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John Calvin puts forward a very simple reason why love is the greatest gift: “Because faith and hope are our own: love is diffused among others.” In other words, faith and hope benefit the possessor, but love always benefits another. In John 13:34–35 Jesus says, “A new command I give you: Love one another. As I have loved you, so you must love one another. By this everyone will know that you are my disciples, if you love one another.” Love always requires an “other” as an object; love cannot remain within itself, and that is part of what makes love the greatest gift.
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Did Climate Change Kill a Polar Bear?

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By now you’ve seen the video: an emaciated polar bear staggers along an ice-free Arctic shore, skin and fur hanging loose from its bones. At the bottom of the screen, as the bear struggles to keep its hind legs from collapsing, the words “This is what climate change looks like” appear.


The footage was shot by National Geographic photographer Paul Nicklen in July, as part of his work with a group called SeaLegacy. Initially posted to Nicklen’s Instagram and Facebook feeds, it was published onlineby NatGeo on December 7 and quickly went viral.


Questions and pushback—and pushback on the pushback! —soon followed. (In my social media feeds, there were as many responses to the bear video as there were to The New Yorker’s “Cat Person” short story.) On December 9, in response to questions tweeted at him by a graduate student, Arctic wildlife biologist Jeff Higdon offered some context and criticismabout the video. Higdon noted that bear populations in the region where it was shot are considered stable and that seasonally absent ice in that area is normal. (The images were taken on Somerset Island, in the Canadian territory of Nunavut, although the NatGeo post attributed the footage to Baffin Island, slightly further east, resulting in some confusion.) He speculated that the bear in the video might have had an aggressive bone cancer. The bear has not been seen since.


“What the SeaLegacy crew should have done was contact the [government of Nunavut] conservation officer in the nearest community and had this bear put down and necropsied,” Higdon wrote. “The narrative of the story might have turned out quite different if they had.”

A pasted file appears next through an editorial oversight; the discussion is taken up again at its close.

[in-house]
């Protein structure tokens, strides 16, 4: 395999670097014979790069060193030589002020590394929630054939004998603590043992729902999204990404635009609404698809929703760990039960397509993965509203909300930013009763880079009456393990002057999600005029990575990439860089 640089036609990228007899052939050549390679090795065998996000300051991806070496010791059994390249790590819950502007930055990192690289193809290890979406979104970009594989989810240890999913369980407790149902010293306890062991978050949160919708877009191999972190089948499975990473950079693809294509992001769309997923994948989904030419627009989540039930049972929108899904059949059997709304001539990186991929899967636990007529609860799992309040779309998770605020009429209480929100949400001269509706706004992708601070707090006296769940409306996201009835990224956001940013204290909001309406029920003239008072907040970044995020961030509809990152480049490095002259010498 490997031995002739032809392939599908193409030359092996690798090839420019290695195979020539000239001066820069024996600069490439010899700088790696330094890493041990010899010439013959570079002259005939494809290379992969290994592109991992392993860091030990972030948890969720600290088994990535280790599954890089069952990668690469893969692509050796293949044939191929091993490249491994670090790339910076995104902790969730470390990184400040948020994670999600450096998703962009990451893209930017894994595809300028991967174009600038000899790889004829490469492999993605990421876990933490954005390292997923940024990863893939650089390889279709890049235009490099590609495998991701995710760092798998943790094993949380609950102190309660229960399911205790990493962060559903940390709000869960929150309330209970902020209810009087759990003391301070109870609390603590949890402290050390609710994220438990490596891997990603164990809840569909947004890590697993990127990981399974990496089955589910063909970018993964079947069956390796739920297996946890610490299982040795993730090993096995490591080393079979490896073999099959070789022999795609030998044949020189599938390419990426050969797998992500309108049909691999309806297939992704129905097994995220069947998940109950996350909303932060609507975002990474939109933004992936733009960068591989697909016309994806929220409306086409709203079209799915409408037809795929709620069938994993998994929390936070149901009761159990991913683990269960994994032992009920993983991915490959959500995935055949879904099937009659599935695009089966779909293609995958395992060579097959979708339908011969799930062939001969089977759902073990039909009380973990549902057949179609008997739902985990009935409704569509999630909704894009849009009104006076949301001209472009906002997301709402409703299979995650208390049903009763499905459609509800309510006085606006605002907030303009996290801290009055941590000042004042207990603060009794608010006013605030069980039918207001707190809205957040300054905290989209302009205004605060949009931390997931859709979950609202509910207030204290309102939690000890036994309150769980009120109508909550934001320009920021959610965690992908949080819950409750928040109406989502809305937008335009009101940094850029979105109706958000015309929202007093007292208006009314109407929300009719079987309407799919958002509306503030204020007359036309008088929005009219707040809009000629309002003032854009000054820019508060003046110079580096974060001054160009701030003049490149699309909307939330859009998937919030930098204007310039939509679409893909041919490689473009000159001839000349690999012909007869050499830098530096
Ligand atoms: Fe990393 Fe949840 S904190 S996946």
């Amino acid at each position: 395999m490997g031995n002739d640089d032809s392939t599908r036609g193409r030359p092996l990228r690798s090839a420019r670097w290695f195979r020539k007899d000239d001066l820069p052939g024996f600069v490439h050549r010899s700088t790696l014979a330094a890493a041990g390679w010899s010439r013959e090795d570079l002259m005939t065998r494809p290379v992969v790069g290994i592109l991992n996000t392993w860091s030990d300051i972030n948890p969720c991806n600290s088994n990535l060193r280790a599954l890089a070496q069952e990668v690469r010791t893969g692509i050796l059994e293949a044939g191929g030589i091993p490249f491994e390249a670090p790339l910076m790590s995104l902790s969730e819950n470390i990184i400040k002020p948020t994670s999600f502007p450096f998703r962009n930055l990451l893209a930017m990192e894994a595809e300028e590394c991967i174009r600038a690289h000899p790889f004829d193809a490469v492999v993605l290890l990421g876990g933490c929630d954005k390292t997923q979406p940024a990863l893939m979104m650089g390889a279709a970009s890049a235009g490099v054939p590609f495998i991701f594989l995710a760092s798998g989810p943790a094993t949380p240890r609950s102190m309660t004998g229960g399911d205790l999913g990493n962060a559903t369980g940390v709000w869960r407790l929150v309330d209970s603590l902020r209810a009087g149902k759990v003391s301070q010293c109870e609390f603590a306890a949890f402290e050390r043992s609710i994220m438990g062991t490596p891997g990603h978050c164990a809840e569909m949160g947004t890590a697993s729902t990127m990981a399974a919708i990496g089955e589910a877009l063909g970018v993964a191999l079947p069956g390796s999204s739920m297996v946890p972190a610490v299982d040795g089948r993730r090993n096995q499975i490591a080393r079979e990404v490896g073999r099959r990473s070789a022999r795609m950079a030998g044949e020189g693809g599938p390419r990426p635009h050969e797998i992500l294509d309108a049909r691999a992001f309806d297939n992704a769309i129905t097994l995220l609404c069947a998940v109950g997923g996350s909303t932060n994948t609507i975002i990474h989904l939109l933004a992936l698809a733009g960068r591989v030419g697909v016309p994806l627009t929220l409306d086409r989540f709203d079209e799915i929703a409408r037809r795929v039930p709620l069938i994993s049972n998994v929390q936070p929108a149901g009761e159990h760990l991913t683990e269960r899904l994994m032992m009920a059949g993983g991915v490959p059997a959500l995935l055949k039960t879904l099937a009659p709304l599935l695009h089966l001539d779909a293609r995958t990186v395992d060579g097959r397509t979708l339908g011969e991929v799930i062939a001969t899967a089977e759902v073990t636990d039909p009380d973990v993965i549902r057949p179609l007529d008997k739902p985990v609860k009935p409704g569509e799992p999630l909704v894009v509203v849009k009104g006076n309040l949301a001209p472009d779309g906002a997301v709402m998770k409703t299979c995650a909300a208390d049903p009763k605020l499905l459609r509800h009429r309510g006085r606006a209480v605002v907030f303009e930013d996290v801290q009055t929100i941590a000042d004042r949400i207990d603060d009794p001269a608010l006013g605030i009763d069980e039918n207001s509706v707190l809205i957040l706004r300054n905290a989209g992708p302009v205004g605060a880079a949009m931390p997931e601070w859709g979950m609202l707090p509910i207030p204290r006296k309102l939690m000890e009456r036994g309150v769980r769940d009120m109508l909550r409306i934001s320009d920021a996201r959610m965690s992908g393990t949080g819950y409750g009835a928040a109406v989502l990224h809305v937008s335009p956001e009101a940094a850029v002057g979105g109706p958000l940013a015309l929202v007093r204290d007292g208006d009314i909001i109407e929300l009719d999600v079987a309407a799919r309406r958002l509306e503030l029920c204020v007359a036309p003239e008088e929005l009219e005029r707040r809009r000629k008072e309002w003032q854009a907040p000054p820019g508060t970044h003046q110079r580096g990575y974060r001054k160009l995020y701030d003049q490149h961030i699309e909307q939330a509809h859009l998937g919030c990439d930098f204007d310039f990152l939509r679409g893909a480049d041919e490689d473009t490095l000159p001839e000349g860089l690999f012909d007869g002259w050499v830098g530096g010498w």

Two days later, on December 11, CBC Radio’s national current-affairs program As It Happens aired an interview with Nunavut-based polar bear monitor Leo Ikakhik. Ikakhik was skeptical of the implicit link between the bear’s condition and climate change. “These things happen,” he said, also suggesting that the bear was likely sick or injured. “I wouldn’t really blame theclimate change.”


SeaLegacy’s Cristina Mittermeier, one of the photographers who saw the dying bear, responded to the CBC interview with a provocative statement: “Inuit people make a lot of money from trophy bear hunting,” she wrote, according to As It Happens. “Of course, it is in their best interest to say that polar bears are happy and healthy and that climate change is a joke, because otherwise their quota might be reduced.”


Ikakhik never suggested that climate change was a joke. But Mittermeier’s response represented the latest example of a long history of tension and outright hostility between Inuit communities and Canadian environmental groups with an interest in the Arctic. The conflict nearly always stems from the ongoing Inuit practice of hunting and eating seals, whales, walrus, and polar bears. (Greenpeace Canada recently issued an apology for the impact that its decades-long campaign against the seal hunt has had on Inuit communities.)


“I wasn’t surprised” by the response, said Madeleine Redfern, the mayor of Iqaluit, Nunavut’s capital. “These organizations often have a playbook, certain ways of spinning this issue. When Inuit or northerners speak up and counter their misinformation, they go on the offensive. It was an offensive attack on our people and our culture and our way of life.”


Environmental nutjobs running their speil about climate change and resulting in name calling when that doesn't work.

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